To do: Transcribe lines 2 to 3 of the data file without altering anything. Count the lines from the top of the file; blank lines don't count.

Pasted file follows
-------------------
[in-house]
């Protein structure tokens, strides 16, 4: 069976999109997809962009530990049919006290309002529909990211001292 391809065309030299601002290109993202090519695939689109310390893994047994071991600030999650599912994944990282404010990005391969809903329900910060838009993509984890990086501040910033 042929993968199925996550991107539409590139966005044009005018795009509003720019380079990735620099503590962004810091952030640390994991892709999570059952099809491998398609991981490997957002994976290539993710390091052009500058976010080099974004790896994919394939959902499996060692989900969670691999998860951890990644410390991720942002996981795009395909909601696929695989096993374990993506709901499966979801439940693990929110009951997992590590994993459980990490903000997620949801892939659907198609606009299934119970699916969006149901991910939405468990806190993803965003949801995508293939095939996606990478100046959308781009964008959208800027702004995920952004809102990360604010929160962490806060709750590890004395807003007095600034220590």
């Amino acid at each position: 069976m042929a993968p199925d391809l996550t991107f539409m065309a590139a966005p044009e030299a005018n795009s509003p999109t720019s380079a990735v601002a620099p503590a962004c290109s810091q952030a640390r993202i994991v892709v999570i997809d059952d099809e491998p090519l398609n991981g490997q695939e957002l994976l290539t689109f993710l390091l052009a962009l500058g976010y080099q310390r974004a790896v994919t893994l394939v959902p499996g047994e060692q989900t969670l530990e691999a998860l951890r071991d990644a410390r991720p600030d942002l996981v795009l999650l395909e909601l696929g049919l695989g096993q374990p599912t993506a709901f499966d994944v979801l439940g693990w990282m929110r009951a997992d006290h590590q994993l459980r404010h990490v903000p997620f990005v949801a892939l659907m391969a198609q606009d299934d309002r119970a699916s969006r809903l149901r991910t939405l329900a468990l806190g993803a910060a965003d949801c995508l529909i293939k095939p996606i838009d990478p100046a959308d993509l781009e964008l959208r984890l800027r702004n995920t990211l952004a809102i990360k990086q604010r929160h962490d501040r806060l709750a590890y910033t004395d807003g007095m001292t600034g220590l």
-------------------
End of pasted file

């Protein structure tokens, strides 16, 4: 069976999109997809962009530990049919006290309002529909990211001292 391809065309030299601002290109993202090519695939689109310390893994047994071991600030999650599912994944990282404010990005391969809903329900910060838009993509984890990086501040910033 042929993968199925996550991107539409590139966005044009005018795009509003720019380079990735620099503590962004810091952030640390994991892709999570059952099809491998398609991981490997957002994976290539993710390091052009500058976010080099974004790896994919394939959902499996060692989900969670691999998860951890990644410390991720942002996981795009395909909601696929695989096993374990993506709901499966979801439940693990929110009951997992590590994993459980990490903000997620949801892939659907198609606009299934119970699916969006149901991910939405468990806190993803965003949801995508293939095939996606990478100046959308781009964008959208800027702004995920952004809102990360604010929160962490806060709750590890004395807003007095600034220590």
């Amino acid at each position: 069976m042929a993968p199925d391809l996550t991107f539409m065309a590139a966005p044009e030299a005018n795009s509003p999109t720019s380079a990735v601002a620099p503590a962004c290109s810091q952030a640390r993202i994991v892709v999570i997809d059952d099809e491998p090519l398609n991981g490997q695939e957002l994976l290539t689109f993710l390091l052009a962009l500058g976010y080099q310390r974004a790896v994919t893994l394939v959902p499996g047994e060692q989900t969670l530990e691999a998860l951890r071991d990644a410390r991720p600030d942002l996981v795009l999650l395909e909601l696929g049919l695989g096993q374990p599912t993506a709901f499966d994944v979801l439940g693990w990282m929110r009951a997992d006290h590590q994993l459980r404010h990490v903000p997620f990005v949801a892939l659907m391969a198609q606009d299934d309002r119970a699916s969006r809903l149901r991910t939405l329900a468990l806190g993803a910060a965003d949801c995508l529909i293939k095939p996606i838009d990478p100046a959308d993509l781009e964008l959208r984890l800027r702004n995920t990211l952004a809102i990360k990086q604010r929160h962490d501040r806060l709750a590890y910033t004395d807003g007095m001292t600034g220590l």